Most FE teachers have no CPD, report shows

16th June 2017 at 00:01
Figures from the Education and Training Foundation show a lack of further training – with part-time and casual staff missing out

Almost two-thirds of FE teachers do not spend any time at all on CPD, according to the Further Education Workforce Data for England report, published by the Education and Training Foundation (ETF) and exclusively revealed in Tes today.

The report, which is based on Staff Individualised Record (SIR) data from 102 colleges and a number of providers, says that, in 2015-16, the average FE teacher spent 15 hours a year on CPD. But that average masks the fact that 60 per cent reported spending no time at all on that kind of formal training.

'CPD is essential'

This was the first time that the SIR has collected data on CPD, so no comparative data exists. But sector experts said the low number of teachers engaging in CPD was partly due to the large proportion of FE staff who work part-time. The University and College Union (UCU) urged college leaders to ensure that all staff have access to professional development opportunities.

UCU general secretary Sally Hunt said it was vital that teachers were supported to refresh their skills and share knowledge during their careers, so they could remain up to date with industrial and pedagogical developments.

“CPD for staff is an essential part of post-school education that benefits both the recipient and their students," she said. "Busy staff already have massive workloads, so colleges need to make time and resources available so all staff have the opportunity to access CPD.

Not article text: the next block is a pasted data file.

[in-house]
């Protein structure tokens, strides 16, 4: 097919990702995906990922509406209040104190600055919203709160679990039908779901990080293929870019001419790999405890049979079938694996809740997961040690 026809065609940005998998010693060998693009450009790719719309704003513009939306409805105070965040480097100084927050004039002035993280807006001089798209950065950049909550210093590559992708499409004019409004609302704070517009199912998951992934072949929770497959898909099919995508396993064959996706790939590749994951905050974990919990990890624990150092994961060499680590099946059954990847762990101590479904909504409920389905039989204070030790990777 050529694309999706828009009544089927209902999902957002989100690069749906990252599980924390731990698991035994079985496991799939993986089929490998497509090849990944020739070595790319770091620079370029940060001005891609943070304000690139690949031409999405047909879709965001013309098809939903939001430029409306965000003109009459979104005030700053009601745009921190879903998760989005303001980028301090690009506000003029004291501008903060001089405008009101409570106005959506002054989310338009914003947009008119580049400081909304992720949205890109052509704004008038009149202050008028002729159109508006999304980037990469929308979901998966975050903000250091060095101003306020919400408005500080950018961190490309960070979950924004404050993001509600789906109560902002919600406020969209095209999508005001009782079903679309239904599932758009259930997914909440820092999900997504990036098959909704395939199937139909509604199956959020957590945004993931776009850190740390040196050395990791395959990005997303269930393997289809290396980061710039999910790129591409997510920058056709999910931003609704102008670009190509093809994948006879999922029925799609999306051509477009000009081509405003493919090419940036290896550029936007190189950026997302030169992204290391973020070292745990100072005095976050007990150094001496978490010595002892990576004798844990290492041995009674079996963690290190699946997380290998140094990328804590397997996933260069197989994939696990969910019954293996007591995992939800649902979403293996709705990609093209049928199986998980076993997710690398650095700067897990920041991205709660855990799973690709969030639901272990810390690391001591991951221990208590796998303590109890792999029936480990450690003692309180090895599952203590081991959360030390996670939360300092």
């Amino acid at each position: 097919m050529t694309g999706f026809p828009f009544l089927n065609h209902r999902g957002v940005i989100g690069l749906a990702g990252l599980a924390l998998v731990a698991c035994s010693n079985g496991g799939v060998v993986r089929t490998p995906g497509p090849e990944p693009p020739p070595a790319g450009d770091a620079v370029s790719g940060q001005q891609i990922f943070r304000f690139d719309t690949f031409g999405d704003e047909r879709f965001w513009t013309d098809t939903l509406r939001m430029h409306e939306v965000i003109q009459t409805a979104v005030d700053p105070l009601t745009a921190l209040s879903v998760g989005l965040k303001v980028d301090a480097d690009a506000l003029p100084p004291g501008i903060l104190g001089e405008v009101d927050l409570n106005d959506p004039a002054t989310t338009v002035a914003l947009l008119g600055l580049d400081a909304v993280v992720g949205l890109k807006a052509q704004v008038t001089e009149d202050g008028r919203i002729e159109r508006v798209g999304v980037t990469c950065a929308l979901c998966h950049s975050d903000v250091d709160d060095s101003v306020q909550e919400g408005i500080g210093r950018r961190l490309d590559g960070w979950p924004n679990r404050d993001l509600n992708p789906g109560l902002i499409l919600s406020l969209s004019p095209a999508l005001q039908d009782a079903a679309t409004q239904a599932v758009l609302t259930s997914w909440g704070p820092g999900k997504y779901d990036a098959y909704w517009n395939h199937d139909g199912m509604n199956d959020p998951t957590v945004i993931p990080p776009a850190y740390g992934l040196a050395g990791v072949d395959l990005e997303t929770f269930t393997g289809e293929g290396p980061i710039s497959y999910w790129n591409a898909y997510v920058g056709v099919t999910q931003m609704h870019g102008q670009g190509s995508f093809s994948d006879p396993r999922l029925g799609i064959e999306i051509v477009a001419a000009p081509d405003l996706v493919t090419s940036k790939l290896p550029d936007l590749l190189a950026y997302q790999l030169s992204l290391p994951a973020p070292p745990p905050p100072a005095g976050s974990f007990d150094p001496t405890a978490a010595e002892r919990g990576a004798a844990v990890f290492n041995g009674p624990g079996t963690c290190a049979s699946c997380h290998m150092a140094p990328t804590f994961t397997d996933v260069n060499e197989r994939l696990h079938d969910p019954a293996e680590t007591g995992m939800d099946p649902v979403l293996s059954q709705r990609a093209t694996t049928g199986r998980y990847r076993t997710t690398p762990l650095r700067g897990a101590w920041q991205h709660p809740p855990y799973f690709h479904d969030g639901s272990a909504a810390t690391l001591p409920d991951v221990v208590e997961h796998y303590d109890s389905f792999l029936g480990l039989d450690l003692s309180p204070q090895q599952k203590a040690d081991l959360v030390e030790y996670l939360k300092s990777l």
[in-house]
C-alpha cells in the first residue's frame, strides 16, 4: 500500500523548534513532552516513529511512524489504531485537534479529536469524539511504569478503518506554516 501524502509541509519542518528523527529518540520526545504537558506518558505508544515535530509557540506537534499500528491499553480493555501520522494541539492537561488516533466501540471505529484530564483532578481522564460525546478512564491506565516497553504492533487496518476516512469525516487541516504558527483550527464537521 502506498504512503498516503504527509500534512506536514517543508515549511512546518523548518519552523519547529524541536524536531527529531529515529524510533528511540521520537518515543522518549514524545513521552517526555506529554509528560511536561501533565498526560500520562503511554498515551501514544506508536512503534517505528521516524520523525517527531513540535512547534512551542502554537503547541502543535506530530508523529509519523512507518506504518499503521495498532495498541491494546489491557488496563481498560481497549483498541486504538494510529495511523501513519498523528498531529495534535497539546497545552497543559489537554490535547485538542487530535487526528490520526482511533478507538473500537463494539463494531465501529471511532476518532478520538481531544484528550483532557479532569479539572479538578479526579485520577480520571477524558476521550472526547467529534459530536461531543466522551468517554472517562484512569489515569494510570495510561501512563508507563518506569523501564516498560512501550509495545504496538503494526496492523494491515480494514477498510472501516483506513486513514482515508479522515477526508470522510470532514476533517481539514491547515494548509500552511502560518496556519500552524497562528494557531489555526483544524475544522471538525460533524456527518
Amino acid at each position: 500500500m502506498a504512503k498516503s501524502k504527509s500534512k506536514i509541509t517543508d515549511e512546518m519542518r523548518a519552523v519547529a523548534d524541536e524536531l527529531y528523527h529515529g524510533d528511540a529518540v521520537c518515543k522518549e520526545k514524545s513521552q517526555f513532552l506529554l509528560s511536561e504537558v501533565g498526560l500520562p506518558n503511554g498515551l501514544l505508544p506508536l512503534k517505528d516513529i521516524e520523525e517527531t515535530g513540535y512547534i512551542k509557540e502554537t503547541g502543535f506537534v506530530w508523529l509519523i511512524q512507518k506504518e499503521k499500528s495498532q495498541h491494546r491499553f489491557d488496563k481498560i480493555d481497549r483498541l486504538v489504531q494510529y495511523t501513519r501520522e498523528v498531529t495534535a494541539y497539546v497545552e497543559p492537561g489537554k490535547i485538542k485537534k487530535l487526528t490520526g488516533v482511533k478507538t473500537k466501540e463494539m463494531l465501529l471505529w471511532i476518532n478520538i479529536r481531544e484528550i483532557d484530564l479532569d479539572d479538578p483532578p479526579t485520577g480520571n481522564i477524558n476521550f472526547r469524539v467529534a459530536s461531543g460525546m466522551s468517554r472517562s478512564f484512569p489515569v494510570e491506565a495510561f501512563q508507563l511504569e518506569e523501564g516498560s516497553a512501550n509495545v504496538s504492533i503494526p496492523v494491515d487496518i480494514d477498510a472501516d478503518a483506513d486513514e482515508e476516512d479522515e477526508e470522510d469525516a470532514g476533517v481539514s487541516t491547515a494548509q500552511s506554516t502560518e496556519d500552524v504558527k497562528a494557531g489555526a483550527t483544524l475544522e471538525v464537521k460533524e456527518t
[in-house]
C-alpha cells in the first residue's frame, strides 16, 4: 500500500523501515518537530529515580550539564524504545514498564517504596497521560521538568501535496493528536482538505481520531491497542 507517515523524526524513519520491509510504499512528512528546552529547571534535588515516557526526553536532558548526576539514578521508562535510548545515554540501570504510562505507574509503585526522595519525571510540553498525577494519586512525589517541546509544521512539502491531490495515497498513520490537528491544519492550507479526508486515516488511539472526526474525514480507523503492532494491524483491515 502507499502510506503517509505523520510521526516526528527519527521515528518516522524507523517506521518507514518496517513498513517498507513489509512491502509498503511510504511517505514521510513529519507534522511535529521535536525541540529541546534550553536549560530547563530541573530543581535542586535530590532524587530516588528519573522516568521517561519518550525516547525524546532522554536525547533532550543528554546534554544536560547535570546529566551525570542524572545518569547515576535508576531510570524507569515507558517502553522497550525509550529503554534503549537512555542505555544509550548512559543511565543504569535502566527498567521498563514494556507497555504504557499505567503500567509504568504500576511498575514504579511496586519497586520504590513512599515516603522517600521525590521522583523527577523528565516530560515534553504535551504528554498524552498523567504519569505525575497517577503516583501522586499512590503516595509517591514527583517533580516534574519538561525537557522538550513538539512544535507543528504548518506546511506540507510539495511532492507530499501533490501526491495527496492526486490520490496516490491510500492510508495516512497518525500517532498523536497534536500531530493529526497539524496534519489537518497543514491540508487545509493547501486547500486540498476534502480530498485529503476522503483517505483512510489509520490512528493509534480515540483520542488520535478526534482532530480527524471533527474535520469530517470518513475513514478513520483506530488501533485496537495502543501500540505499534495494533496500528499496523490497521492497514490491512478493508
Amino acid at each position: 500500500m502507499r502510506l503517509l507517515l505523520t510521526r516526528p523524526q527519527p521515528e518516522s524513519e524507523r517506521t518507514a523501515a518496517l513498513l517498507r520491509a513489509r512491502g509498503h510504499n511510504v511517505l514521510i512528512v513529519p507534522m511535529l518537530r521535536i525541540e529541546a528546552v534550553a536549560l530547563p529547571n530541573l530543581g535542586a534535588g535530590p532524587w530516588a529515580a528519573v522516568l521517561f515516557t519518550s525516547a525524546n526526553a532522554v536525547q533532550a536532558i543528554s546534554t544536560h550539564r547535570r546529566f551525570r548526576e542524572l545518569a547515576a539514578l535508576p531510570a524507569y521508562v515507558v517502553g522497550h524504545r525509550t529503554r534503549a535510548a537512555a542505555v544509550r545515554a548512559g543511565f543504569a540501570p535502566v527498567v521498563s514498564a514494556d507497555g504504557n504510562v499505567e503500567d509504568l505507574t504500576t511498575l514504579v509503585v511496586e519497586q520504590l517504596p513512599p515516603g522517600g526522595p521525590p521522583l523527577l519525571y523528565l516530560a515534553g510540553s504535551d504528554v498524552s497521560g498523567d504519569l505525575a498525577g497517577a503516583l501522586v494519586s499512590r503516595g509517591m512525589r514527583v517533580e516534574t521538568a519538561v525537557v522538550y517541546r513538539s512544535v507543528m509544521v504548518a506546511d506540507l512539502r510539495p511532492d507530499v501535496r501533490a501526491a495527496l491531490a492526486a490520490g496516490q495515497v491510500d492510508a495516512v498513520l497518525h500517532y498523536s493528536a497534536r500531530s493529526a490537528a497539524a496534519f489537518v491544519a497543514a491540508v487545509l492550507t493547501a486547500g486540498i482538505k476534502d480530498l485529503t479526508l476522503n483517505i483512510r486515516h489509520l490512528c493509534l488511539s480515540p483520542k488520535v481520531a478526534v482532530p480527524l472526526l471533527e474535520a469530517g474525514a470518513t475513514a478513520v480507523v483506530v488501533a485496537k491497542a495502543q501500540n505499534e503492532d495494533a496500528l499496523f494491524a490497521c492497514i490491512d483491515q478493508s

“Colleges should be looking for ways to share best practice around CPD and work with nearby colleges to deliver it.”

'Sustained development'

David Powell, director of the Education and Training Consortium of higher education and FE teacher-training providers, led by the University of Huddersfield, said: “Initial teacher training is just that. It starts people on a journey. It needs to be followed up by a comprehensive, sustained development programme. The figures do not seem to suggest that.”

He added: “What I know from some CPD we have been running is that it is increasingly difficult for people to get release for external training. But what about internal development?”

There could also be issues with CPD not being recorded as such, and therefore not featuring in the statistics, said Mr Powell.

A Department for Education spokesperson said: “We want to build a world-class further education and skills system that will give people the opportunity to fulfil their potential and high quality teachers are crucial to this. Continued professional development will help all teachers improve their knowledge and skills. Further education providers are responsible for making sure their teaching staff can access the training and support they need.”

This is an edited version of an article in the 16 June edition of TesSubscribers can read the full story here. To subscribe, click here. To download the digital edition, Android users can click here and iOS users can click here.

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